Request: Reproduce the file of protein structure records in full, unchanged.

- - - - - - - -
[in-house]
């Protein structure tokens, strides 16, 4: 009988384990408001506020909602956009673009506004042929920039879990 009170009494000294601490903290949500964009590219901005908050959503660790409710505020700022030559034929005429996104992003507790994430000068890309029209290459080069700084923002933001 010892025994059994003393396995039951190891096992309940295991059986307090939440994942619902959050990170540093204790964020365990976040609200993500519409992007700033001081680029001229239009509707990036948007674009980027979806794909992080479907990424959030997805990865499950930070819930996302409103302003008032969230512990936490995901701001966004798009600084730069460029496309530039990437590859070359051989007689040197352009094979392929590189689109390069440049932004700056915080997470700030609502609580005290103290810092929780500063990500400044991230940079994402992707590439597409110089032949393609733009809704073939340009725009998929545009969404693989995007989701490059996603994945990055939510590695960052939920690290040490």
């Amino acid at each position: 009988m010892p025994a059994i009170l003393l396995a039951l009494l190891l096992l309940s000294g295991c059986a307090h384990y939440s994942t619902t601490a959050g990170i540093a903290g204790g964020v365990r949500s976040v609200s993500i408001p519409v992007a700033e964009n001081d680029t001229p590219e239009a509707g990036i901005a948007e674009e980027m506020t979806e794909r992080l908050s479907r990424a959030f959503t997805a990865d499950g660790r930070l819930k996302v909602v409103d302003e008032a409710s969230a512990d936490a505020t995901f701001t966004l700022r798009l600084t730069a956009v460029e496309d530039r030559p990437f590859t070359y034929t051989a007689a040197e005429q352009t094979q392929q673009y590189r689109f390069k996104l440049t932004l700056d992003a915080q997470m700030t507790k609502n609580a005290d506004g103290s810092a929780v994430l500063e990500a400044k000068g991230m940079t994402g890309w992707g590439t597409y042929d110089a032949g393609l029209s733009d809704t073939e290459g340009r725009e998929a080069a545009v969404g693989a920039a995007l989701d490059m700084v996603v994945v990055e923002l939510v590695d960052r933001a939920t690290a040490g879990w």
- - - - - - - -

[in-house]
């Protein structure tokens, strides 16, 4: 009988384990408001506020909602956009673009506004042929920039879990 009170009494000294601490903290949500964009590219901005908050959503660790409710505020700022030559034929005429996104992003507790994430000068890309029209290459080069700084923002933001 010892025994059994003393396995039951190891096992309940295991059986307090939440994942619902959050990170540093204790964020365990976040609200993500519409992007700033001081680029001229239009509707990036948007674009980027979806794909992080479907990424959030997805990865499950930070819930996302409103302003008032969230512990936490995901701001966004798009600084730069460029496309530039990437590859070359051989007689040197352009094979392929590189689109390069440049932004700056915080997470700030609502609580005290103290810092929780500063990500400044991230940079994402992707590439597409110089032949393609733009809704073939340009725009998929545009969404693989995007989701490059996603994945990055939510590695960052939920690290040490």
């Amino acid at each position: 009988m010892p025994a059994i009170l003393l396995a039951l009494l190891l096992l309940s000294g295991c059986a307090h384990y939440s994942t619902t601490a959050g990170i540093a903290g204790g964020v365990r949500s976040v609200s993500i408001p519409v992007a700033e964009n001081d680029t001229p590219e239009a509707g990036i901005a948007e674009e980027m506020t979806e794909r992080l908050s479907r990424a959030f959503t997805a990865d499950g660790r930070l819930k996302v909602v409103d302003e008032a409710s969230a512990d936490a505020t995901f701001t966004l700022r798009l600084t730069a956009v460029e496309d530039r030559p990437f590859t070359y034929t051989a007689a040197e005429q352009t094979q392929q673009y590189r689109f390069k996104l440049t932004l700056d992003a915080q997470m700030t507790k609502n609580a005290d506004g103290s810092a929780v994430l500063e990500a400044k000068g991230m940079t994402g890309w992707g590439t597409y042929d110089a032949g393609l029209s733009d809704t073939e290459g340009r725009e998929a080069a545009v969404g693989a920039a995007l989701d490059m700084v996603v994945v990055e923002l939510v590695d960052r933001a939920t690290a040490g879990w």